• This is a political forum that is non-biased/non-partisan and treats every persons position on topics equally. This debate forum is not aligned to any political party. In today's politics, many ideas are split between and even within all the political parties. Often we find ourselves agreeing on one platform but some topics break our mold. We are here to discuss them in a civil political debate. If this is your first visit to our political forums, be sure to check out the RULES. Registering for debate politics is necessary before posting. Register today to participate - it's free!

Kingsburg High to allow teachers to carry guns on campus

Dittohead not!

master political analyst
DP Veteran
Joined
Dec 3, 2009
Messages
51,470
Reaction score
33,544
Location
The Golden State
Gender
Male
Political Leaning
Independent
[h=1]Kingsburg High to allow teachers to carry guns on campus [/h]
Kingsburg Joint Union High School District will now allow teachers to carry guns on campus.
The school board on Monday unanimously approved a new policy that allows up to five district employees – designated by the superintendent – to carry a concealed firearm on school grounds.




Small town, small school district in a mostly conservative town. Local opinions are very mixed. What do you think?
 

Reformedfindlay

cynical class clown
DP Veteran
Joined
May 2, 2014
Messages
10,761
Reaction score
3,409
Location
CONNECTICUT
Gender
Male
Political Leaning
Libertarian
Why not? What makes carrying in a public school different from say carrying on the streets? Because adults are replaced with children? Is that supposed to make legal gun owners suddenly berserk criminals hell bent on killing ****?
 

Fiddytree

Neocon Elitist
DP Veteran
Joined
Jul 9, 2008
Messages
29,952
Reaction score
17,341
Gender
Male
Political Leaning
Centrist
On balance, I do not think firearms need to be in the schools, nor do I necessarily think it is appropriate with teachers at the helm, either.
 
Last edited:

Casper

Banned
DP Veteran
Joined
Dec 14, 2015
Messages
26,735
Reaction score
11,510
Location
Elsewhere
Gender
Undisclosed
Political Leaning
Independent

reinoe

DP Veteran
Joined
Jul 8, 2013
Messages
16,824
Reaction score
7,183
Location
Out West
Gender
Male
Political Leaning
Centrist
It will be quite an embarrassment, if a teacher shoots a naughty kid.

It won't be embarrassing at all. I bet parents will think twice about letting their unruly and undisciplined kids run amok knowing that teachers are packing.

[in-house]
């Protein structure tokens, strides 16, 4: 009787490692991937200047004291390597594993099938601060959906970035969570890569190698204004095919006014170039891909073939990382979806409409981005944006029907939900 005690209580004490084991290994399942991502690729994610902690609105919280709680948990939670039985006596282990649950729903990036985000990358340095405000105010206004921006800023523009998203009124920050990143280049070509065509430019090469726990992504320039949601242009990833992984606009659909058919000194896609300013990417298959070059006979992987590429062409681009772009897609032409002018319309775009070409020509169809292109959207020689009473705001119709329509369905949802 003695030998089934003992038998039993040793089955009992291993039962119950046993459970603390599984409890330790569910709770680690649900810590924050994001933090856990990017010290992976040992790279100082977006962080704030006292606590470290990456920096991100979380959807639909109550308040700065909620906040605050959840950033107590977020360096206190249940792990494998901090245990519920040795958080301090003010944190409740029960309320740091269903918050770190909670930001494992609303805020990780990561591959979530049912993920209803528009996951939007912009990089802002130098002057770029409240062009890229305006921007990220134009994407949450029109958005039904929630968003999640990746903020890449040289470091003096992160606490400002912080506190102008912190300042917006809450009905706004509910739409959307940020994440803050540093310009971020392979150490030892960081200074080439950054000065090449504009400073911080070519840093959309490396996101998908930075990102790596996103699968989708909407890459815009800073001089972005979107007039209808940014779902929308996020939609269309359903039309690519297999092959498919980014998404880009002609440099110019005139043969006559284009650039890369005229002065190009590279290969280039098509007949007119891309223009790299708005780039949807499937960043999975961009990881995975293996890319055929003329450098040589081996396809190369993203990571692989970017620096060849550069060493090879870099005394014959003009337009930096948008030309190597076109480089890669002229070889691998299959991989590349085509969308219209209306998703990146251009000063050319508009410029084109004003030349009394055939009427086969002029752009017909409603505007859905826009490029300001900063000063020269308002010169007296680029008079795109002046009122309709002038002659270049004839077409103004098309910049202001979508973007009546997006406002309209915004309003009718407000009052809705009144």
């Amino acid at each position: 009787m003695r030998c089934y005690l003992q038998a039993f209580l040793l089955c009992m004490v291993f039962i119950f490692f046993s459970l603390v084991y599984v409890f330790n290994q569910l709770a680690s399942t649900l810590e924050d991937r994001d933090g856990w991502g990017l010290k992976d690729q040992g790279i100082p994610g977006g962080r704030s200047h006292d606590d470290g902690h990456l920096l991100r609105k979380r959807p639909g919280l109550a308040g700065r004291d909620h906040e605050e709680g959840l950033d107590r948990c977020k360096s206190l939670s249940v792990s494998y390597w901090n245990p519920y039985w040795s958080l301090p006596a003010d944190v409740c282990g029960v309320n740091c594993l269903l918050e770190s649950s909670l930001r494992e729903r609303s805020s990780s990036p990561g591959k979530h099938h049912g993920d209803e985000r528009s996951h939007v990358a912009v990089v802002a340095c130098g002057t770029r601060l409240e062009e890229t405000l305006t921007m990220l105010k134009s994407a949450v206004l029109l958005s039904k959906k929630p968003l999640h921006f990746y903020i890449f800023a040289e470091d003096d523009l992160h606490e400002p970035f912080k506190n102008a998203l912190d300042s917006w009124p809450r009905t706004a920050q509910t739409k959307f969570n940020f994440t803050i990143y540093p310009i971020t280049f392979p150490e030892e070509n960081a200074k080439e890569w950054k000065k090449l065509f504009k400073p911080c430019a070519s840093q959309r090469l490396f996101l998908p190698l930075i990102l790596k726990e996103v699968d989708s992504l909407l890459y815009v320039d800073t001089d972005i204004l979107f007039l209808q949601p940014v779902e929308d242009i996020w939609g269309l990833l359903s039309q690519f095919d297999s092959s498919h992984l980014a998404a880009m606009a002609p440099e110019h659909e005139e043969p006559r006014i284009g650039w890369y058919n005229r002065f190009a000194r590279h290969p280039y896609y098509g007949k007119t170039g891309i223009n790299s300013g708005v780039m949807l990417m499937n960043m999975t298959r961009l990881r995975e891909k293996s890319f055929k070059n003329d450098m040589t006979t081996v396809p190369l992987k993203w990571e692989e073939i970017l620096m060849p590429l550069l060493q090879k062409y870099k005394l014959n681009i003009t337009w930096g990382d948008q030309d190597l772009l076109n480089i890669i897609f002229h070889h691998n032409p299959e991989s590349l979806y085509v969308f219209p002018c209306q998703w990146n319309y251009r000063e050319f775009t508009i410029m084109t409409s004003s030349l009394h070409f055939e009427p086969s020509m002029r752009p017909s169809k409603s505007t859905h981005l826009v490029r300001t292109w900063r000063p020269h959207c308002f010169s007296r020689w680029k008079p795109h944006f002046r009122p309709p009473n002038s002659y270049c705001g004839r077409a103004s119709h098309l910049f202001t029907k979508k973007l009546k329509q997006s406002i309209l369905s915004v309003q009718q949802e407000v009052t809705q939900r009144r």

Slyfox696

DP Veteran
Joined
Mar 8, 2013
Messages
11,235
Reaction score
7,406
Gender
Male
Political Leaning
Moderate
This is an area where I've changed my opinion over time. No, teachers should not have firearms. Their job is to teach, not to be rushing into a life or death situation with a deadly weapon where they have to make a split second decision. Furthermore, a teacher carrying a firearm drastically changes the power dynamic of the teacher/student relationship and not in a good way. No, teachers should not be armed.

Where I've changed my opinion some is the presence of firearms at all in schools. I argue that instead of adding yet another responsibility on teachers (even if the teacher is willing to accept it) we should have a greater police presence in our schools, officers who regularly train to deal with those situations. Not only do you have better trained professionals in place, you also can use that time to foster a more positive relationship between citizen and officer, something which is sorely lacking these days. Ever since Newtown, we've had a more visible police presence throughout our school and I think it really has had a positive effect on the opinions several of our students have of the officers.

In conclusion, teachers should not be armed but I think an increased police presence should be had.
It won't be embarrassing at all. I bet parents will think twice about letting their unruly and undisciplined kids run amok knowing that teachers are packing.
Yes, because we all know the best way to educate someone is to make them fear for their life. :roll:
 

DA60

Banned
DP Veteran
Joined
Jan 28, 2012
Messages
16,386
Reaction score
7,793
Location
Where I am now
Gender
Male
Political Leaning
Independent
It will stop any chance of another Columbine-type massacre at that school.

I am fine with it.
 

Fiddytree

Neocon Elitist
DP Veteran
Joined
Jul 9, 2008
Messages
29,952
Reaction score
17,341
Gender
Male
Political Leaning
Centrist
Yes, because we all know the best way to educate someone is to make them fear for their life. :roll:

I was largely in agreement with you throughout your post, particularly the above section and the statement that it changes the dynamic between student and teacher in a negative way.

I am nervously skeptical about firearms in schools, including in the hands of SROs, other staff members, or even teachers. Firearms are, largely, an unknown commodity in the school system, so the impact may be a net positive, a net negative, a neutral decision, or an impact (positive or negative) in discrete categories. Given that school shootings, stabbings, and so forth are incredibly rare, when introducing a solution that will be ever-present regardless of the condition of a given school, we must consider how that one variable may influence scores of additional situations.